Should immunization records be disclosed to schools?
Debate continues on mandatory vaccinations
As youngsters return to classrooms, questions about immunization records and mandatory vaccination programs are back in the news.
During a recent conference in Halifax, the Canadian Medical Association said school officials should be able to ask parents for proof that their children have been vaccinated.
"I'm totally for it because you want to know that your kids are going to be safe at school," Lisa Stretten, who runs a daycare in Regina, said about such a requirement. Stretten added that vaccinations should be mandatory for school kids.
"If it's not [done] for everybody then it's not safe," Stretten said about immunization shots. "[Without full coverage] there's going to be measles and there's going to be an outbreak."
Brad Wolbaum's daughter is set to start kindergarten this year and her vaccinations are up to date.
"I'm sure the more and more people decide not to [immunize], it might become a larger issue," Wolbaum said. "If illnesses start to run through the schools, I'm sure you'll see a change in opinion of a lot of parents."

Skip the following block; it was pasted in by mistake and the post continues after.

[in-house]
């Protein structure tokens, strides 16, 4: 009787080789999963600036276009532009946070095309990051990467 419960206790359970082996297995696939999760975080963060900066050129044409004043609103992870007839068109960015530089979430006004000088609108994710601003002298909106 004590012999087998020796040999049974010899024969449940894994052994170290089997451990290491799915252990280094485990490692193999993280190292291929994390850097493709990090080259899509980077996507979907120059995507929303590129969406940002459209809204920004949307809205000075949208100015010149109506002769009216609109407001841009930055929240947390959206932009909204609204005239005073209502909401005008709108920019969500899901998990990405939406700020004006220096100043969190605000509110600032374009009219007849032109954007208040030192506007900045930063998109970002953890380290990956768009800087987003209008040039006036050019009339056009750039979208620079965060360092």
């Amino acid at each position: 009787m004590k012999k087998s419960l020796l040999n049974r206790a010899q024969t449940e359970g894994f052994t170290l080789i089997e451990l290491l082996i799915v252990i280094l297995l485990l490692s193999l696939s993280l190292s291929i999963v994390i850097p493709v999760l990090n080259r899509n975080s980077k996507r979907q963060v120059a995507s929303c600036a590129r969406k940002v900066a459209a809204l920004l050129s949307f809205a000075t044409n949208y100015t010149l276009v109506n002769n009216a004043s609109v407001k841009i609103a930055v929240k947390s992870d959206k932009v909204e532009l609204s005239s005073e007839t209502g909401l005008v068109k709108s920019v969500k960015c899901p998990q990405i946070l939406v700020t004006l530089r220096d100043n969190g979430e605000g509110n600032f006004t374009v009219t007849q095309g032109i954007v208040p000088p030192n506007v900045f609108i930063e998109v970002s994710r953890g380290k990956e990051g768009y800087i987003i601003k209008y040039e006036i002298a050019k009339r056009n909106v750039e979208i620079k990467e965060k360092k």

In Saskatchewan, officials note they have programs to check immunization records and provide reminders to parents.
"We feel we have a robust program where there is a check in [at] Grade 1, Grade 6 and Grade 8. And that, at the moment, seems to be meeting our needs," Dr. Saqib Shahab, Saskatchewan's Chief Medical Health Officer, said. "The challenge we have is that we need to improve our rates in the pre-school years."
The debate about mandatory vaccinations is noted as a difficult issue, even among parents who are diligent about shots for their children.
"Well generally when you decide to force it upon people it really often divides them even further," Wolbaum said. "So I usually find the education route is the way to go."
California recently passed a law requiring all public and private school children to be vaccinated beginning next summer.